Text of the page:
As far as former state Superintendent Glenda Ritz is concerned, full-time online schools are “a failed alternative” to traditional schools.
In response to a Chalkbeat investigation of Indiana Virtual School published late last month, Ritz argued in an Indianapolis Business Journal column that virtual learning has its place in the classroom, but most of the time, online charter schools can’t meet the needs of their students.
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Chalkbeat found that at Indiana Virtual School, a fast-growing online school which has already opened a second Indiana school, student-to-teacher ratios are sky-high and few students graduate. The school was also charged millions of dollars by its founder’s former company to manage the school, a set-up which has raised ethical questions.
“Virtual learning has its place in all of our schools to deepen learning, enhance practice skills, and provide access to information. However, virtual learning should not be offered to students, using taxpayer money, as a complete alternative to school.
The key word is “school.” If you have not read the Oct. 31 special report from Chalkbeat titled, ‘As students signed up, online school hired barely any teachers — but founder’s company charged it millions,’ then you should. Not-for-profit companies like the one mentioned in the article make a lot of money getting chartered as a school and spending your tax dollars while failing to provide quality education to some of our most vulnerable students.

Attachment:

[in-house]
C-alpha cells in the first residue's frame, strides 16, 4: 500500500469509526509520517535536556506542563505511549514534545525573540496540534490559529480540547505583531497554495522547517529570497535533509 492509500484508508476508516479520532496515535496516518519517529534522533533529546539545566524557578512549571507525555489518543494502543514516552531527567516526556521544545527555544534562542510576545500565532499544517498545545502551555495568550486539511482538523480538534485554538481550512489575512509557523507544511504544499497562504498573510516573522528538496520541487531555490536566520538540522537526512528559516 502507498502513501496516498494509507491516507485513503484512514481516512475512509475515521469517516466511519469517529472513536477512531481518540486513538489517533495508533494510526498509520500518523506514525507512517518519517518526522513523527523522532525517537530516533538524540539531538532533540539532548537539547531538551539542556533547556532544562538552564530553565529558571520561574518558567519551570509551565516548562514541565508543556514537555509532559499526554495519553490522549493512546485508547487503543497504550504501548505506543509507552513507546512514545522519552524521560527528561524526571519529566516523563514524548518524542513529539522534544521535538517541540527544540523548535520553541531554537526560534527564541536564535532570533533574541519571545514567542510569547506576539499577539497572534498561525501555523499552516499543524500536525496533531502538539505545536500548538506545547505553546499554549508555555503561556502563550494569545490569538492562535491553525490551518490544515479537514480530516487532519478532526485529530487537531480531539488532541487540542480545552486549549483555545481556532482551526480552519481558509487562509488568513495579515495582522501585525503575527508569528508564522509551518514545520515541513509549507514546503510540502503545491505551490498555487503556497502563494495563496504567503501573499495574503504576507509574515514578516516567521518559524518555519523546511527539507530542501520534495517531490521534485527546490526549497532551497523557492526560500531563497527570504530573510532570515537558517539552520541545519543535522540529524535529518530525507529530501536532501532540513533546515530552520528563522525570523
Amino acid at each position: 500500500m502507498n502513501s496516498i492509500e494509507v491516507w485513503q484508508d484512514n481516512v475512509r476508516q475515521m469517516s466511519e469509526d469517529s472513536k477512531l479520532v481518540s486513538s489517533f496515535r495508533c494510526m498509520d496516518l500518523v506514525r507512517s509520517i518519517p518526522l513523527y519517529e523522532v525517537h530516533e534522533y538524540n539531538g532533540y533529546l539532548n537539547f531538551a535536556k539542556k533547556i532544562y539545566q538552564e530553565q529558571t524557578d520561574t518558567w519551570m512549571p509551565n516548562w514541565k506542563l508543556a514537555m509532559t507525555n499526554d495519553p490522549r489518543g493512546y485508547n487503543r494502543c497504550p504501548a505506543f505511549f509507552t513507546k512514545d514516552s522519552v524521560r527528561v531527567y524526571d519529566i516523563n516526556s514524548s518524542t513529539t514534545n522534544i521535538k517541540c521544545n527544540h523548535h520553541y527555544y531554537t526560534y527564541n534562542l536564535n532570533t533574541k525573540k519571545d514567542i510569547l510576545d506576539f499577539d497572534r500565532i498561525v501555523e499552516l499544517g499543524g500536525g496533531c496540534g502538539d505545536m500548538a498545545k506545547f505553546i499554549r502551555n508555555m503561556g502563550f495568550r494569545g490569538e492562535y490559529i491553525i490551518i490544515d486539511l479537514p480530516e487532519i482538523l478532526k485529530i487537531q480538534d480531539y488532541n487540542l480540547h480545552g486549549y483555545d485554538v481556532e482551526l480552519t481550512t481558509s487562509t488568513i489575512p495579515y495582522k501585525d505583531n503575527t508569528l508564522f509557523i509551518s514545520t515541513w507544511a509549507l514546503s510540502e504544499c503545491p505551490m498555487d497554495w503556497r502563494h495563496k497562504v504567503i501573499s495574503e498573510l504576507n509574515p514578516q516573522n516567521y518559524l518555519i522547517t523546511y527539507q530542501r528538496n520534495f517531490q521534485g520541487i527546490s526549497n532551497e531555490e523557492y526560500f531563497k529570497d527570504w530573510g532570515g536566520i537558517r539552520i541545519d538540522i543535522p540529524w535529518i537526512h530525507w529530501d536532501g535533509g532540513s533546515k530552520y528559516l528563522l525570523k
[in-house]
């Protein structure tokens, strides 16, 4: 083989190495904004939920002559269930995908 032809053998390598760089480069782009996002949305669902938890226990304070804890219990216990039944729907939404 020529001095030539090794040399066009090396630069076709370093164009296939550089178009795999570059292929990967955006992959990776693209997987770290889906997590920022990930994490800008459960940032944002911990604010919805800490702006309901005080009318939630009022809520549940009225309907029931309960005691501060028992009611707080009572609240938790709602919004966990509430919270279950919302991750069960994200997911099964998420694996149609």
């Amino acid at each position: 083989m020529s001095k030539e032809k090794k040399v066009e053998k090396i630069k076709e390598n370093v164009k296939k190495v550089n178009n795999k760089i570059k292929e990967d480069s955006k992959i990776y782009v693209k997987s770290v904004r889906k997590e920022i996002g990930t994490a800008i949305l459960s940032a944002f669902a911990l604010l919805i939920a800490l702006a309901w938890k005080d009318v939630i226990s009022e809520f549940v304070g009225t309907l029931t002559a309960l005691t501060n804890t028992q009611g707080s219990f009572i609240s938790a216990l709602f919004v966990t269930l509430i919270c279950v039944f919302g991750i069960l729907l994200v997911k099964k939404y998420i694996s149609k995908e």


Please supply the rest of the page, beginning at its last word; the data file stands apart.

In Indiana, in the name of ‘choice,’ legislative leaders take money from these companies. These companies want to be able to effectively lobby for more state money to prey on our most vulnerable students through exclusive opportunities to capture more of the virtual education space.”
Since leaving office, Ritz has started her own consulting company, Advancing Public Schools. The organization works with public school district boards to promote their schools’ work and analyze and fill gaps in literacy and reading programs.